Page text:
Tuesday, 31 March 2009


So, we moved house yesterday, and about an hour ago I managed to extract the configuration information for ADSL from Telefonickers. The previous tenant had very kindly put the phone and ADSL into my name, but couldn't give me the required info, because Telefonickers never actually tell punters that. It's hard-wired into the routers they supply, but I prefer to use my own device. It's prettier, and doesn't have a phone-company logo on it. I'm a bit narked with JazzTel, though. They persuaded me to switch to them as my ISP about six months ago. I had no complaints. The service was what it said on the box and it was signicantly cheaper than Telefonickers. But it turns out they don't cover my new bit of Madrid, so I'm back where I started. Ho hum. It's funny how helpless I feel when I cannot get on line. It was only about 30 hours, and I had a quick fix in the Internet café up the road yesterday evening, but I felt completely lost.

Anyway: packing, moving and unpacking was the usual exhausting nightmare. We'd hired three men with a van, but it soon became apparent that they would have to make two trips. The boss man wanted twice as much money as originally quoted, but I manged to beat him down a bit.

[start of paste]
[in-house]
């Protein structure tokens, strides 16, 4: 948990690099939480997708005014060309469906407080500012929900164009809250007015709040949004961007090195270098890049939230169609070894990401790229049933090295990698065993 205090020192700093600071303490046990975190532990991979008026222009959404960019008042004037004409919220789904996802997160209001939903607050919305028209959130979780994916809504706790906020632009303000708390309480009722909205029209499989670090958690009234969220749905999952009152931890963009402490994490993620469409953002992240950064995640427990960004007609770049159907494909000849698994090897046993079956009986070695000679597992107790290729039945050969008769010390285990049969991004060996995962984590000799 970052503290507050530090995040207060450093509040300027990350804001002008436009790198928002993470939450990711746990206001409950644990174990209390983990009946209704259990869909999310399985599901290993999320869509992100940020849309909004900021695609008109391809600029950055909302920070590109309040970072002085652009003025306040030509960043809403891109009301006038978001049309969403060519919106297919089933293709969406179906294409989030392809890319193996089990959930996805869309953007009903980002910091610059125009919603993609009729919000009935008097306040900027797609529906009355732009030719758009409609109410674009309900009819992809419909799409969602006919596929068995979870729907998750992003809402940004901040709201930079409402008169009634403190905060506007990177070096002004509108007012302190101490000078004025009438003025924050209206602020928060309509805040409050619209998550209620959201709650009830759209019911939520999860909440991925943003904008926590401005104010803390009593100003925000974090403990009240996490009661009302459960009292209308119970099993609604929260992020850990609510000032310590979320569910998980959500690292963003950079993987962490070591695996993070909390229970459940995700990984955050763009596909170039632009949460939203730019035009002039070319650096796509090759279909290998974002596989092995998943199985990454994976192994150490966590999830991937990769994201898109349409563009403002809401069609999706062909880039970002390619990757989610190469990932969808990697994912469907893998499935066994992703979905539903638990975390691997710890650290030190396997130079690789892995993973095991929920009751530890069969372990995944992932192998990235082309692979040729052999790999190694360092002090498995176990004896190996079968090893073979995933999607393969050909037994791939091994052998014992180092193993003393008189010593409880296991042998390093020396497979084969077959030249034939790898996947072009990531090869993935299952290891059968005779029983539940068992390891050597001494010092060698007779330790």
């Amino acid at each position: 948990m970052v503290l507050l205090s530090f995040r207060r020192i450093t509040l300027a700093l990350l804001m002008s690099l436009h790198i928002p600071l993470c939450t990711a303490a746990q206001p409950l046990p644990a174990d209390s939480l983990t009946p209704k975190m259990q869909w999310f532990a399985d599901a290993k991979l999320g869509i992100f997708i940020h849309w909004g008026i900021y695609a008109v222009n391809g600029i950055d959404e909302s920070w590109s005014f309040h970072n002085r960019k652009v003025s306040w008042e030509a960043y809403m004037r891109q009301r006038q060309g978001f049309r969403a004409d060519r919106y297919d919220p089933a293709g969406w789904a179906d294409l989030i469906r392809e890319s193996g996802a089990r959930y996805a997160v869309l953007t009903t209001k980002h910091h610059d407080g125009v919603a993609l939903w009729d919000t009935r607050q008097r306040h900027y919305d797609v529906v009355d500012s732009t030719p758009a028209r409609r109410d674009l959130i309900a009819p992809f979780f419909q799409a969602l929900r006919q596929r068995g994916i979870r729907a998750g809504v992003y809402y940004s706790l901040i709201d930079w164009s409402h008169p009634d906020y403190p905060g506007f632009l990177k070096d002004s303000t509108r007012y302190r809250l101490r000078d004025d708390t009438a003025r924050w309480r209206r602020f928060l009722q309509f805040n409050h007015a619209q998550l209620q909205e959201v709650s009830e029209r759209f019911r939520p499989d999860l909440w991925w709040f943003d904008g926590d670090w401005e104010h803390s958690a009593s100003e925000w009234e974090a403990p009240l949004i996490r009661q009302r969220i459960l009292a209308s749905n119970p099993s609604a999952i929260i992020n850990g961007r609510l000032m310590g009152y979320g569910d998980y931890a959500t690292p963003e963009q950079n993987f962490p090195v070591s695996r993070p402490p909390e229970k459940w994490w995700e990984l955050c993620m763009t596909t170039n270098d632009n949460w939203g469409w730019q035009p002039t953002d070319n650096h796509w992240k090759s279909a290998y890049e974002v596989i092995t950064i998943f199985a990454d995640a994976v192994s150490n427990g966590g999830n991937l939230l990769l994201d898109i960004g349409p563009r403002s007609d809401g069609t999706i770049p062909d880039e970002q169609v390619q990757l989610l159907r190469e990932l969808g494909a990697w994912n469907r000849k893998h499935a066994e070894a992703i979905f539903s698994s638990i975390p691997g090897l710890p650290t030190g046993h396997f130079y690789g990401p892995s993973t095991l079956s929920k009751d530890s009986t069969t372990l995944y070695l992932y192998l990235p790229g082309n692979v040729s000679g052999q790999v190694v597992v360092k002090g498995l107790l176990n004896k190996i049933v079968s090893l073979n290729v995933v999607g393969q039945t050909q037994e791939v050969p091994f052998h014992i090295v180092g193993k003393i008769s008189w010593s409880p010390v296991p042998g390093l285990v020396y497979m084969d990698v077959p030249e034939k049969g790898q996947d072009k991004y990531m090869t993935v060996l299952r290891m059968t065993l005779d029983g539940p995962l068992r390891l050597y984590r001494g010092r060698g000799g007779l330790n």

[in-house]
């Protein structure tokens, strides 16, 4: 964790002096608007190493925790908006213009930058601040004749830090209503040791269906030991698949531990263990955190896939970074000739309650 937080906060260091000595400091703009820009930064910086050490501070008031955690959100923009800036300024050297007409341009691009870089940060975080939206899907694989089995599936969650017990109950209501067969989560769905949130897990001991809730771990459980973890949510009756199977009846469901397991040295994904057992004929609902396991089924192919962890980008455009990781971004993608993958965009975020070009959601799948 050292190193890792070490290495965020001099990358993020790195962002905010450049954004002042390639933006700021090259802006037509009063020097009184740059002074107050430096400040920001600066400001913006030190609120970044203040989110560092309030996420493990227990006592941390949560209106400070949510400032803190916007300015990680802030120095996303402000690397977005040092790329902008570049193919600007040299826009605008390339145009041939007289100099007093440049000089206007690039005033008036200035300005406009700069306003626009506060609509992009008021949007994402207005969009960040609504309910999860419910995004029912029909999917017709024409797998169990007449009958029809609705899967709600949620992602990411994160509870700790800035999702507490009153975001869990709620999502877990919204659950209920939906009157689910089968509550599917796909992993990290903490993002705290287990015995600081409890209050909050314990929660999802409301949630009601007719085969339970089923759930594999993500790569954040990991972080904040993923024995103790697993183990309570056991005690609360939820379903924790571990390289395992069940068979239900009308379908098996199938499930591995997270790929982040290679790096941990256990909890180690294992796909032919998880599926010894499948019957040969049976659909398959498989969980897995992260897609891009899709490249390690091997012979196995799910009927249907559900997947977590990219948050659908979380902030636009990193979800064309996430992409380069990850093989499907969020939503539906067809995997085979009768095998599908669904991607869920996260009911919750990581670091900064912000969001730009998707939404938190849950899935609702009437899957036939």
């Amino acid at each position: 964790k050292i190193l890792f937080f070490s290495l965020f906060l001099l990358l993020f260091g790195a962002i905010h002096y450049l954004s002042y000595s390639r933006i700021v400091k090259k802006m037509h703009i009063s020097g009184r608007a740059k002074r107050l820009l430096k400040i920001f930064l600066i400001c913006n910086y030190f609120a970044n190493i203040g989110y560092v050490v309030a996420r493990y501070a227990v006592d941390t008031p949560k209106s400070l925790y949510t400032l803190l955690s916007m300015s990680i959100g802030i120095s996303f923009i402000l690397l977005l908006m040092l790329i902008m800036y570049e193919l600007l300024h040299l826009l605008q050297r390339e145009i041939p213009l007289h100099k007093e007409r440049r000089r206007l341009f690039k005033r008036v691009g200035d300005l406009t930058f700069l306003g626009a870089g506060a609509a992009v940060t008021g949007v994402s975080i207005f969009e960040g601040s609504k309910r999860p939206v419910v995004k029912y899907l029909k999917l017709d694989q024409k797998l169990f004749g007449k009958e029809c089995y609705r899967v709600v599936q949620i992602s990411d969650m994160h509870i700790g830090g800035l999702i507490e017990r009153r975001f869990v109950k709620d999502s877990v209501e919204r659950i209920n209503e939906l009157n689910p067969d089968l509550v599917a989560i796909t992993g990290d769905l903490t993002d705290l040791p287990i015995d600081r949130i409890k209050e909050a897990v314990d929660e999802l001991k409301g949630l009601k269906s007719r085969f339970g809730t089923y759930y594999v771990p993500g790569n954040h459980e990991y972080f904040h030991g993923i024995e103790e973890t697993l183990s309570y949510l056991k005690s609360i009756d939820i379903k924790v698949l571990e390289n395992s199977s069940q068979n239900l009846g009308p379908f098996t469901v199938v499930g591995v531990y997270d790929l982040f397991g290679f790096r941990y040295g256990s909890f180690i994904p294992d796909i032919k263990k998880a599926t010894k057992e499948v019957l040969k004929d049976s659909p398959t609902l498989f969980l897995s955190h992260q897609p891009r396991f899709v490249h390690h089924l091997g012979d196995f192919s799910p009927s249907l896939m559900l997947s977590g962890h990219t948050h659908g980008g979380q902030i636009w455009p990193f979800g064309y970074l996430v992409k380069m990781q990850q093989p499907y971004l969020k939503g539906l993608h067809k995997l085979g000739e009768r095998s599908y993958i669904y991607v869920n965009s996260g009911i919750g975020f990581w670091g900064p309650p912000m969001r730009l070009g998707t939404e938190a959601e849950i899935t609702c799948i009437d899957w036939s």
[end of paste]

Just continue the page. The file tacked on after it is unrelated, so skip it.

We still have far too much stuff than you can sensibly fit into a modest-sized Madrid apartment, but we do have a trastero (storage room) in the basement. We have, of course, filled it already.

Thursday, 19 March 2009

House Hunting

We finally got fed up of living in the smallest flat in Madrid, and gave the landlord one month's notice at the start of this month. Have we found a new place? Not yet.

Today is a public holiday (St Joseph's Day, methinks), and our agent had made us an appointment to view a brand-new flat in the north of the city. It's quite a bit bigger than what we have now (although not enormous, by any means). The kitchen area is much bigger, and that's important to me. Best of all, there's a dining area where we can do a bit of entertaining, and a separate bedroom so we can have guests staying with us. There is a roof terrace, which is shared by the other six flats: for drying washing, maybe housing our bigger plants, possibly a bit of sunbathing. And there's a big storage room (trastero) in the basement where we can keep the stuff that won't fit into the flat. There's a small park nearby, a view of the northern mountains, and it's a 10-minute Metro ride to the centre.